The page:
According to preliminary figures, people with oomicron have a 50 to 70 percent lower chance of being hospitalized. UKHSA chief executive Jenny Harris described this as “an encouraging sign that people who contract the omicron variant may have a relatively lower risk of hospitalization than people who develop the other variants.”
Harris confirmed that these are preliminary research findings. She said more research is needed before definitive conclusions can be drawn. Meanwhile, the highly contagious Omicron has already replaced the delta variant as the dominant form of the virus in some countries.
The UK is rapidly introducing booster doses for adults so that they are better protected from the new alternative. According to research, a booster shot gives people more protection against contracting an oomicron, but it goes down faster than a delta. The UKHSA says protection from such an extra shot drops by 15 to 25 per cent after 10 weeks.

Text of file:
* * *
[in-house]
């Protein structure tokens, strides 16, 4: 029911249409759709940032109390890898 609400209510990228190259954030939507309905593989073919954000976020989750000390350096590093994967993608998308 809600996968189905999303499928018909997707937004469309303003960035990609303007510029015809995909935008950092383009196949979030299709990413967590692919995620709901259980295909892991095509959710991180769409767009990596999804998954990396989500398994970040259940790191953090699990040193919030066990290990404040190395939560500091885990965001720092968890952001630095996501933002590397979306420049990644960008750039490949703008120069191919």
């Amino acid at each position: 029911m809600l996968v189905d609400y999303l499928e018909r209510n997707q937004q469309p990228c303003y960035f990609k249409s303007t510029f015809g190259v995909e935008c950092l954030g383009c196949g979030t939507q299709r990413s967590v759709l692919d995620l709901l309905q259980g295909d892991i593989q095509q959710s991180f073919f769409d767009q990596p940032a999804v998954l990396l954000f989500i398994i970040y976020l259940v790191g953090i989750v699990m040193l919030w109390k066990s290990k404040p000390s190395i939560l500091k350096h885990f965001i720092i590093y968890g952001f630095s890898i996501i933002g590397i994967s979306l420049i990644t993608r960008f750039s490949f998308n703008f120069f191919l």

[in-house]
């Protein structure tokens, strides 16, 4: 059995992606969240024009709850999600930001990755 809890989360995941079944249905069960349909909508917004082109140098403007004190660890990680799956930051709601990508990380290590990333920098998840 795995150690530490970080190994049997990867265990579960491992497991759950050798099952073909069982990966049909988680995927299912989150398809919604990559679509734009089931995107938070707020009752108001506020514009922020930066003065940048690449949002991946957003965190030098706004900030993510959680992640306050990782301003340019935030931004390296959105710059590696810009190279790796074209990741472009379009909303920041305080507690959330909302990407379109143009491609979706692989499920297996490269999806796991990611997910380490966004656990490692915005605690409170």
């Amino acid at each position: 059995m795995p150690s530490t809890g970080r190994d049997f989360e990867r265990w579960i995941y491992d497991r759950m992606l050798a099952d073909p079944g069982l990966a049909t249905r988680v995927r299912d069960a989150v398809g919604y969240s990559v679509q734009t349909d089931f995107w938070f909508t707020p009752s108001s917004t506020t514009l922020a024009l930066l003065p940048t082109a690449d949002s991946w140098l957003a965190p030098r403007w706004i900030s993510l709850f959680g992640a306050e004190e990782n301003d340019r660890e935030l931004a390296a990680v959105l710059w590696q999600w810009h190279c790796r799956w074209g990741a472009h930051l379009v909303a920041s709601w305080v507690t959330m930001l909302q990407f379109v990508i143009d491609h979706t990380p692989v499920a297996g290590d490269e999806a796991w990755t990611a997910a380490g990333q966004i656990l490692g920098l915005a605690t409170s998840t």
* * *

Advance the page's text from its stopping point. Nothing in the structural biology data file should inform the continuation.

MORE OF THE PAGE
It was already suspected that the omicron may have a milder course of the disease. Based on preliminary figures, Imperial College London reported on Wednesday that patients with oomicrons need 20 to 25 percent fewer visits than patients with delta. The chance of staying in hospital for more than a day is reduced by 40 to 45 percent.
On the other hand, the rate at which the omicron spreads clearly shows that this variant is much more contagious than delta. The United Kingdom reported 119,789 new cases of coronavirus in 24 hours on Thursday, the highest number since the start of the pandemic. Other countries are also witnessing broken records of infection.
Virologist Anne Wensing previously explained the difference between an omicron and a delta variant.
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